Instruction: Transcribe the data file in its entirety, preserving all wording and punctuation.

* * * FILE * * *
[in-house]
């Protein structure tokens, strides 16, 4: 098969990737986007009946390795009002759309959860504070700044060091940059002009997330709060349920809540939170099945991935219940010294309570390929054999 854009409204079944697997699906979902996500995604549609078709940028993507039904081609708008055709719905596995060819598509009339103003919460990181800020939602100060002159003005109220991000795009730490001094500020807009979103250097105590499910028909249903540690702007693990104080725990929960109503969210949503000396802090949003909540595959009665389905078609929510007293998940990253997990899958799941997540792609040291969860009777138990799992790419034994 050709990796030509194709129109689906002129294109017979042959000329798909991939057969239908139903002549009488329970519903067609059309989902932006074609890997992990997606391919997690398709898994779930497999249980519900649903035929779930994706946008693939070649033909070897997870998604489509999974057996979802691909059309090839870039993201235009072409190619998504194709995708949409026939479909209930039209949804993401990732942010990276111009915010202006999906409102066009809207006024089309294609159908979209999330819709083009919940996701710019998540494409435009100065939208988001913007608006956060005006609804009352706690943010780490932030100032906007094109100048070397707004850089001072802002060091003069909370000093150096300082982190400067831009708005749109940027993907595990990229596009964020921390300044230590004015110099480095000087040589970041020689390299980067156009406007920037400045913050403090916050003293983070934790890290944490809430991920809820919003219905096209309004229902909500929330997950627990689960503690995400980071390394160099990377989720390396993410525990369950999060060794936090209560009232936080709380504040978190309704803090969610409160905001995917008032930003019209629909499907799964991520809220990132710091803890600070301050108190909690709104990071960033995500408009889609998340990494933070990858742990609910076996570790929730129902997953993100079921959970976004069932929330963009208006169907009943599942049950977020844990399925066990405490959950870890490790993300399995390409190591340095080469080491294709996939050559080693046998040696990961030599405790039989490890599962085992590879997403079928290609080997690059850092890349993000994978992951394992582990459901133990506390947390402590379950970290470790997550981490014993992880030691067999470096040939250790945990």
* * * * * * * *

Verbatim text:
[in-house]
């Protein structure tokens, strides 16, 4: 098969990737986007009946390795009002759309959860504070700044060091940059002009997330709060349920809540939170099945991935219940010294309570390929054999 854009409204079944697997699906979902996500995604549609078709940028993507039904081609708008055709719905596995060819598509009339103003919460990181800020939602100060002159003005109220991000795009730490001094500020807009979103250097105590499910028909249903540690702007693990104080725990929960109503969210949503000396802090949003909540595959009665389905078609929510007293998940990253997990899958799941997540792609040291969860009777138990799992790419034994 050709990796030509194709129109689906002129294109017979042959000329798909991939057969239908139903002549009488329970519903067609059309989902932006074609890997992990997606391919997690398709898994779930497999249980519900649903035929779930994706946008693939070649033909070897997870998604489509999974057996979802691909059309090839870039993201235009072409190619998504194709995708949409026939479909209930039209949804993401990732942010990276111009915010202006999906409102066009809207006024089309294609159908979209999330819709083009919940996701710019998540494409435009100065939208988001913007608006956060005006609804009352706690943010780490932030100032906007094109100048070397707004850089001072802002060091003069909370000093150096300082982190400067831009708005749109940027993907595990990229596009964020921390300044230590004015110099480095000087040589970041020689390299980067156009406007920037400045913050403090916050003293983070934790890290944490809430991920809820919003219905096209309004229902909500929330997950627990689960503690995400980071390394160099990377989720390396993410525990369950999060060794936090209560009232936080709380504040978190309704803090969610409160905001995917008032930003019209629909499907799964991520809220990132710091803890600070301050108190909690709104990071960033995500408009889609998340990494933070990858742990609910076996570790929730129902997953993100079921959970976004069932929330963009208006169907009943599942049950977020844990399925066990405490959950870890490790993300399995390409190591340095080469080491294709996939050559080693046998040696990961030599405790039989490890599962085992590879997403079928290609080997690059850092890349993000994978992951394992582990459901133990506390947390402590379950970290470790997550981490014993992880030691067999470096040939250790945990």